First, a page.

We meet Jack Norris behind the wheel of a car, struggling to stay awake. It is dark outside, rain beats down on the earth. While his wife sleeps in the passenger seat, he desperately fights sleep, trying with all his might to keep those heavy eyelids in their upright position.
Then the unthinkable happens, and in a moment that will change his life, he loses his battle, and closes his eyes.
He wakes in the hospital, weary-eyed and hopped up on morphine. He has trouble speaking and slips in and out of consciousness. There is an unconscious woman in the bed beside him, but it’s not his wife. She is somewhere else. In the intensive care unit.
While slipping in and out of consciousness Jack sees a woman in the room. And, worse, he witnesses her kill his roommate. But no one will believe him. It’s the morphine, they say, we’ll have to cut back on your morphine.
Jack, however, doesn’t believe the morphine theory. He believes his eyes, and he knows that what he saw wasn’t a morphine-induced hallucination. What he saw was a woman indiscriminately murdering patients, and he’s got to get his wife out that hospital before something happens to her.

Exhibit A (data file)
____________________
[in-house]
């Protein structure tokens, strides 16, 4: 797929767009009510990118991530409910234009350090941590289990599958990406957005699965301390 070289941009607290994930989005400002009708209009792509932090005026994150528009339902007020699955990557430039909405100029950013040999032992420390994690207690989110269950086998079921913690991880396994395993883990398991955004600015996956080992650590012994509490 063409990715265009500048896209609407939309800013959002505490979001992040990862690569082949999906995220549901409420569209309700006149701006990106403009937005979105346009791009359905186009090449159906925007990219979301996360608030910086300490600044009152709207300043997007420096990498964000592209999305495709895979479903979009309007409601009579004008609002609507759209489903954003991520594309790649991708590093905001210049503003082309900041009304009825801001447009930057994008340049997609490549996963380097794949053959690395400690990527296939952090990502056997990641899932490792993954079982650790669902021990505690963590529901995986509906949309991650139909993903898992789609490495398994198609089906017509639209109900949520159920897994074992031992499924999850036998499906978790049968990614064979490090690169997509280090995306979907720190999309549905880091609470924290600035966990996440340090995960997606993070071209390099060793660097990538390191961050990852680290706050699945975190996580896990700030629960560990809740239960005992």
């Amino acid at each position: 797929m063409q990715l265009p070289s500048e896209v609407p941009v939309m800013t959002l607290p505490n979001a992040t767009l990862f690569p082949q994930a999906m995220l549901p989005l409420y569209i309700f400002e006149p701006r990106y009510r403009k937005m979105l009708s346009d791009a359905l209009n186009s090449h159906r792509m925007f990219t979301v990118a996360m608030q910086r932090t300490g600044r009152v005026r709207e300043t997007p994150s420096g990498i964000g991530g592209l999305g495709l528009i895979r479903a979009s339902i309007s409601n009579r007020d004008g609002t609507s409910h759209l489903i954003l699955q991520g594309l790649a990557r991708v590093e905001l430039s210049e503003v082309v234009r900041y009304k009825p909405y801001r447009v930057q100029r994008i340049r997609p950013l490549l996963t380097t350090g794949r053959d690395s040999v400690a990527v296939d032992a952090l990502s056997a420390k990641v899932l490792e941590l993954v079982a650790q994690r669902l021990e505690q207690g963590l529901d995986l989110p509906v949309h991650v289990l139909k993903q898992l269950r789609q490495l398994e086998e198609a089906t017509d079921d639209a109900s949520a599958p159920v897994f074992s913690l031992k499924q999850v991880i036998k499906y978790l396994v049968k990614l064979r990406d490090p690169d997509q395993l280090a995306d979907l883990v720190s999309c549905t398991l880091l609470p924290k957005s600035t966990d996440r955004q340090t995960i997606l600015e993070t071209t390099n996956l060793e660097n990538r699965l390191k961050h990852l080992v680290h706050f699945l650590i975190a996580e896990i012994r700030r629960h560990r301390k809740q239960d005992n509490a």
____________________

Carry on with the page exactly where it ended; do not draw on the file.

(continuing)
The only problem is he’s a known ex-con, and the police have arrived, saying his little accident has just turned into vehicular homicide, and that he cannot leave his room. So he’s forced to take matters into his own hands.
“Morphin(e)” is a tautly directed little gem with a screenplay written by two men who are confident in their abilities as storytellers, and equally confident in the audiences’ ability to absorb information without having it hammered into their collective skulls.
The acting is better than most short films this reviewer has seen. Each actor shows a concern, or even care, for their character, and they layer their performances with genuine pathos—something lacking in most shorts, in which the actors are just there, doing it, it seems, on a lark.
And, unlike most modern films, large or small, long or short, the tension is crafted by the direction, actors, and camera work. The music, although flawless, augments the tension, instead of creating it, which is the biggest failing of most suspense films.
If there was any justice in this world, this terrific short would catapult the men and women responsible for it into Hollywood’s atmosphere, where they could make bona fide movies for intelligent audiences.